5) Learn a few simple relaxation techniques
. Deep breathing can help, and it’s easy to learn. Anxieties.com has excellent information about this, so I won’t try to reinvent the wheel by listing them here–but deep breathing, muscle relaxation, and other techniques can help a lot, even if it doesn’t seem likely to you right now. Give it a try and see if it helps you!

6) Counseling can also be useful. Depending on what your brain is saying to you when you’re feeling anxious, learning different kinds of self-talk can help a lot. Cognitive-behavioral therapy, or CBT, is great for this. You also might find that counseling can help you resolve whatever issue is causing you the stress in the first place (a problematic relationship, a bad work situation…whatever it is that’s leading you to feel so anxious, if you suspect that your anxiety is situational).

7) Finally, medication can help. There are two basic ways of medicating anxiety. Some people do both.

The first is the use of antidepressant medication, which often also has an anti-anxiety effect. You may have to try several before you find one that works for you, and because it takes a while to see results, this period can be frustrating. Popular choices for medicating anxiety include Zoloft, Lexapro, and Paxil; some other antidepressants, such as Wellbutrin, are less likely to help with anxiety. That said, Wellbutrin is what I take and it does help me a lot, so patients vary in this respect!

The second class of medications for this problem is the benzodiazepines. (Some of the newer drugs in this group are not actually benzos; however, I’m not quite sure what else to call them.) These include Xanax, Klonopin, Valium. There are definite up sides to using these drugs: they have measurable, quick, and reliable effects on anxiety. Most people who take them will see a reduction in anxiety. These effects take only a half an hour to an hour to appear. There are also some down sides, though–notably the fact that they can be habit-forming and that they can be too sedating, leading to excessive sleepiness, uncoordination, and inability to focus. (Some people take them at night to help initiate sleep, which cuts back on the sleepiness problem, but may exacerbate the addiction problem.)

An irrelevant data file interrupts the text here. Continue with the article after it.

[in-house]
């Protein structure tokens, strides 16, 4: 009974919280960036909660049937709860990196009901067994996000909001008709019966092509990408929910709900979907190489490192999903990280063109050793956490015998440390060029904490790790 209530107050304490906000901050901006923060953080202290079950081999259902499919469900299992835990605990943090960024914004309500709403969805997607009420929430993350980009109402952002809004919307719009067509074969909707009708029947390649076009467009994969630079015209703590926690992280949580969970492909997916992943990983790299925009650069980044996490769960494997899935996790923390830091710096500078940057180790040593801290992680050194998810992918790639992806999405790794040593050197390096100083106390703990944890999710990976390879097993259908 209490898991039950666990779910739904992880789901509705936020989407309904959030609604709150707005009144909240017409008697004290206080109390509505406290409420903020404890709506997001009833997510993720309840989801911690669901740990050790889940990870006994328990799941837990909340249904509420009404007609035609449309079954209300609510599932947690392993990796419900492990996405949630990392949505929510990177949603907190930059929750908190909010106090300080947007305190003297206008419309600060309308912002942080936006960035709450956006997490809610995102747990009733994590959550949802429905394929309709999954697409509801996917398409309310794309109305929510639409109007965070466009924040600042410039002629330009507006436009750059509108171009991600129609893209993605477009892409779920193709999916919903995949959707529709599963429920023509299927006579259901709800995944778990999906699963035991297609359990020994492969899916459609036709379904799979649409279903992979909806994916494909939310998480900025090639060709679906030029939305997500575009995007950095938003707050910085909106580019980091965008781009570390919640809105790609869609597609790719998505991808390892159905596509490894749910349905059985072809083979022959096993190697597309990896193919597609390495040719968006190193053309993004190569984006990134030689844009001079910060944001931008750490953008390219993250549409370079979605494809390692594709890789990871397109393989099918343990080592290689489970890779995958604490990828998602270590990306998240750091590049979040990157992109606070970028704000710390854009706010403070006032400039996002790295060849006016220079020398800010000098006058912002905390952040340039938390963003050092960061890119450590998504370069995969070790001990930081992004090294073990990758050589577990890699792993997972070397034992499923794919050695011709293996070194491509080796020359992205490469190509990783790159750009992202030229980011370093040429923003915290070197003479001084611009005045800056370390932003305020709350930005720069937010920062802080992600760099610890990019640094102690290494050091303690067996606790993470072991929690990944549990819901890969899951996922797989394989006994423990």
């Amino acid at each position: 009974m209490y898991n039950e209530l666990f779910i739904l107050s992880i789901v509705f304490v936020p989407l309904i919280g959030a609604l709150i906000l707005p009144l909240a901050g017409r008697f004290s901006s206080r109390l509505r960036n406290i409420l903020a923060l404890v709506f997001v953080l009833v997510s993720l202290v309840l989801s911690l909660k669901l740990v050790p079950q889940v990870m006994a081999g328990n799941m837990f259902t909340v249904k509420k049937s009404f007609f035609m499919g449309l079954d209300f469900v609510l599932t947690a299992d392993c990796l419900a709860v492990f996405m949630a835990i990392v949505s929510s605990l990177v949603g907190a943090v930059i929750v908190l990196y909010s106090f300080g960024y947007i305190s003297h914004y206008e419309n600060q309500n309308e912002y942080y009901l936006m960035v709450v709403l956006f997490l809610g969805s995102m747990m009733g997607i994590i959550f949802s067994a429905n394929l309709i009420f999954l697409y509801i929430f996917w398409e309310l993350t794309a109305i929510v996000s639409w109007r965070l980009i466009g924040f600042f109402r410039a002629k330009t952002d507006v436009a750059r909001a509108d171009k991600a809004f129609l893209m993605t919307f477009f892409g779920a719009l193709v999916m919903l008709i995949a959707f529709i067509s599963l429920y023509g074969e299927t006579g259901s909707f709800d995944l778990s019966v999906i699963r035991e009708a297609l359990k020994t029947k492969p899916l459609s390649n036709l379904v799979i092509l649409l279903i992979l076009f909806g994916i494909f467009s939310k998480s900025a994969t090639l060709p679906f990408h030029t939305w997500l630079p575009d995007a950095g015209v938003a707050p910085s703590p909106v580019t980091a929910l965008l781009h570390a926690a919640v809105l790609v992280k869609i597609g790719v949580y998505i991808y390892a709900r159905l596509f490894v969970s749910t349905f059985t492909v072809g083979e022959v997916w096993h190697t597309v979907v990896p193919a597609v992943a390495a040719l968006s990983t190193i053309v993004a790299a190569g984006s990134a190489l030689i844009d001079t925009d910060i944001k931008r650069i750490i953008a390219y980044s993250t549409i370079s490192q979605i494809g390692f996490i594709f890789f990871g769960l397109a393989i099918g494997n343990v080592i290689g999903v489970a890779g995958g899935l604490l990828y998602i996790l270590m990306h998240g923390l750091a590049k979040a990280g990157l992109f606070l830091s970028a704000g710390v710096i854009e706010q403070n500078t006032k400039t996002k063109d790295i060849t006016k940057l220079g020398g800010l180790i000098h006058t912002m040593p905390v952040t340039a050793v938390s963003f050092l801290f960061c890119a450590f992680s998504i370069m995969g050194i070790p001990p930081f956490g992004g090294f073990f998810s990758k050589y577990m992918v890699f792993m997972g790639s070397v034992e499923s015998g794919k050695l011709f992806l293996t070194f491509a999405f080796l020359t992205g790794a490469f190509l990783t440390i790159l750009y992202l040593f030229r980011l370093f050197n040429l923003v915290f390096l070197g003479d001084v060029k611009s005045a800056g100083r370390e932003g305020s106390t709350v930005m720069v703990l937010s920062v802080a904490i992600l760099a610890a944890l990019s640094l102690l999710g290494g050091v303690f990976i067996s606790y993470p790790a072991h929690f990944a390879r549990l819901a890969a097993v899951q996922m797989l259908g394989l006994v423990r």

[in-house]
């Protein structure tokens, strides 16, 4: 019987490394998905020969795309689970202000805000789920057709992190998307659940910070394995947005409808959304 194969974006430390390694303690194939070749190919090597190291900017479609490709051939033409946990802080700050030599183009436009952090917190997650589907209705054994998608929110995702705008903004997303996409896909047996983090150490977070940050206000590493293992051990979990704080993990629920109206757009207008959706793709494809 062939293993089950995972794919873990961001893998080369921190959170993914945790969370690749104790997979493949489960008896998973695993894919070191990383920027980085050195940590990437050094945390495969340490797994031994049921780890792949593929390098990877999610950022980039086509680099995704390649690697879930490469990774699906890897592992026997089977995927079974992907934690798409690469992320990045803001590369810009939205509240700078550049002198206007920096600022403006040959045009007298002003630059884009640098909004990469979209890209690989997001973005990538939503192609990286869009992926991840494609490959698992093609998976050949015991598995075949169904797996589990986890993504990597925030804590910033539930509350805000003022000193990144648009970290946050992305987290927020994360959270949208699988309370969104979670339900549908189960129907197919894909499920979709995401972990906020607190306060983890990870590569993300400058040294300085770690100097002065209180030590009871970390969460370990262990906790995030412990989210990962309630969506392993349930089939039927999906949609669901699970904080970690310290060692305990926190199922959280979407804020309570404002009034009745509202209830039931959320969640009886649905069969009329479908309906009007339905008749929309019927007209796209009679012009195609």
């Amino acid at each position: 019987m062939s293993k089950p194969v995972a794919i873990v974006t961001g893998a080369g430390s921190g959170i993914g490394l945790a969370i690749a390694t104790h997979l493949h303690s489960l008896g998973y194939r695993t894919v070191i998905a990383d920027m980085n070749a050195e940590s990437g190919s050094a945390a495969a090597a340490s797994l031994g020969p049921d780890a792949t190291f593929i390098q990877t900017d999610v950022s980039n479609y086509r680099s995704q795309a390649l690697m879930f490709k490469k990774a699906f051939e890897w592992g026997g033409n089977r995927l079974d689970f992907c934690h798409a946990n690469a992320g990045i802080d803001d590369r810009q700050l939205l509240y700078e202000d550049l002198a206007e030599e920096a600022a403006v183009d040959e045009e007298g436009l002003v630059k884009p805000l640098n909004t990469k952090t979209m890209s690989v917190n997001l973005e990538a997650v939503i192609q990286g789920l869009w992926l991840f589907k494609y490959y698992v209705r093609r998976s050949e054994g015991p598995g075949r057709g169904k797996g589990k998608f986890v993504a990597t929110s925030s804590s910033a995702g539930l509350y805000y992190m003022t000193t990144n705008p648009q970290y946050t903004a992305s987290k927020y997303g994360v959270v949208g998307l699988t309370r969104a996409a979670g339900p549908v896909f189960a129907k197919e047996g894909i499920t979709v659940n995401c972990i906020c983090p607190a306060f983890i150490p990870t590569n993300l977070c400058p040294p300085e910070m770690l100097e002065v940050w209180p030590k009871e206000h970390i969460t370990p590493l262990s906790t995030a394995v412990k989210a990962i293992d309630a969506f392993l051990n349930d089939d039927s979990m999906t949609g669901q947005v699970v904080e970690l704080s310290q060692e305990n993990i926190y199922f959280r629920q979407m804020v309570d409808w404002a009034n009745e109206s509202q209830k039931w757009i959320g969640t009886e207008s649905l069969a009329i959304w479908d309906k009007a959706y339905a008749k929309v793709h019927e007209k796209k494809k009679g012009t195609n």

Benzodiazepines can also be dangerous when combined with alcohol or other prescription drugs (including painkillers and sleeping pills). Be sure that your doctor knows everything else that you are taking, and avoid alcohol when you’re using them (or at least limit it to minimal amounts).

Many studies have shown that benzos lose their effectiveness when used routinely.

The bottom line on anti-anxiety medications is that antidepressants are safer; these can be excellent choices. It takes some time for these medications to work, though. In my opinion, there are some situations where benzodiazepines are very useful: to have on hand for major stressful events that exacerbate your anxiety disorder; to use when needed until your antidepressants start to kick in; or to help augment your antidepressants during a panic attack if you have occasional panic attacks. I do not think that taking them daily is a good idea–if nothing else, they will lose effectiveness over time, and then you won’t have that in your toolkit in case you have a major anxiety-causing event.